We'll take our next question from Rob Dickerson with Deutsche Bank. Please go ahead. Your line is open.

Robert Dickerson -- Deutsche Bank -- Analyst

Thank you very much. I just had a simple question on International. Obviously, there was a sizable step-up in volume performance in the quarter and then the operating margin I believe was around 13%. So I asked last call, is the low double-digit kind of run rate over the next couple years still feasible on International and the answer was yes, but we're seeing it now, not two years out from now. So the first question is just is that 13% a rational expectation going forward into 2019 and Q4 and what have you and then also just the volume performance in International, what's driving that outside of just the divestment of Golden Monkey and is that sustainable?

Michele Buck -- President, Chief Executive Officer

So let me talk about the volume performance and then I'm going to hand it over to Patricia to talk a bit about the margin. So, I feel really good about the sustainability of the volume performance. If you look at what we've done over the past couple years here in our portfolio, we have transitioned our portfolio to highly branded higher gross margin items. Our number one focus is on the Hershey's brand and our Hershey's portfolio and we are -- what the growth we are getting is from that brand and from the other invested brands in the marketplace. So the growth looks to be very sustainable and especially, as we've divested parts of the portfolio that really were creating the biggest drag both in terms of the top line but also profit. So I'll turn it over to Patricia now to talk a bit about margin.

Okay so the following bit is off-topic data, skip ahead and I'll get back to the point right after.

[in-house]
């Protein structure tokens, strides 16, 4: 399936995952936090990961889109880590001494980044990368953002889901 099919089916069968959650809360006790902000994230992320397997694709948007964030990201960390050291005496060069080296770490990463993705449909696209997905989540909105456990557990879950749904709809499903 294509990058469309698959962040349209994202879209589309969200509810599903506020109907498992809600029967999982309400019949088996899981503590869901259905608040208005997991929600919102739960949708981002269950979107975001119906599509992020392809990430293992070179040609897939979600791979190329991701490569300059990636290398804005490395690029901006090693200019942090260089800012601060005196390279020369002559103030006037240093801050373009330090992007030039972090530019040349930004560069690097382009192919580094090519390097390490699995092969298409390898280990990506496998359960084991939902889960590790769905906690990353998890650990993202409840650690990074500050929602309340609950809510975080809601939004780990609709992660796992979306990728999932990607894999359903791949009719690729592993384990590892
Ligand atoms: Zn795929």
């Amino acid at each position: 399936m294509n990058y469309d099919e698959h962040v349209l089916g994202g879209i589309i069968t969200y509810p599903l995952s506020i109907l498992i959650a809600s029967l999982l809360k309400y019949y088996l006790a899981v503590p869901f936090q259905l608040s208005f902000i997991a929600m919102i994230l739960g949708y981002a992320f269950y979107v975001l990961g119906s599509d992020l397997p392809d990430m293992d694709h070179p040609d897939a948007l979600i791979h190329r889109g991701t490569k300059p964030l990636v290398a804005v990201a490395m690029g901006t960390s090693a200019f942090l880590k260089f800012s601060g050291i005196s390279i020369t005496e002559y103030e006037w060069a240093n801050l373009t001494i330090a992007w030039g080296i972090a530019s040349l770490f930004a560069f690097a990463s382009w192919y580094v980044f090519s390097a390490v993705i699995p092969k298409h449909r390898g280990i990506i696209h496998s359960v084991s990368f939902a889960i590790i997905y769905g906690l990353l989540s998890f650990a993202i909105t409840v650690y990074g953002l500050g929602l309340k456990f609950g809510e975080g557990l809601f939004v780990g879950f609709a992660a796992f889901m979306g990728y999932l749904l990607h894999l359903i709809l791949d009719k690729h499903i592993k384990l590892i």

Patricia Little -- Senior Vice President, Chief Financial Officer

Yeah. We couldn't be more pleased with the performance of International in the third quarter. They really delivered and frankly, over delivered versus where we -- and thought they'd do at the beginning of the year. So we're pleased. The margin performance though is pretty seasonal. And fourth quarter is always the lowest margin business because we are spending against Chinese New Year that has not occurred yet. So that's always -- that's just always a low margin quarter and you'll see that again this year.

Robert Dickerson -- Deutsche Bank -- Analyst

Okay. Great. Thank you.

Operator

And we'll take our last question today from Robert Moskow with Credit Suisse. Please go ahead. Your line is open.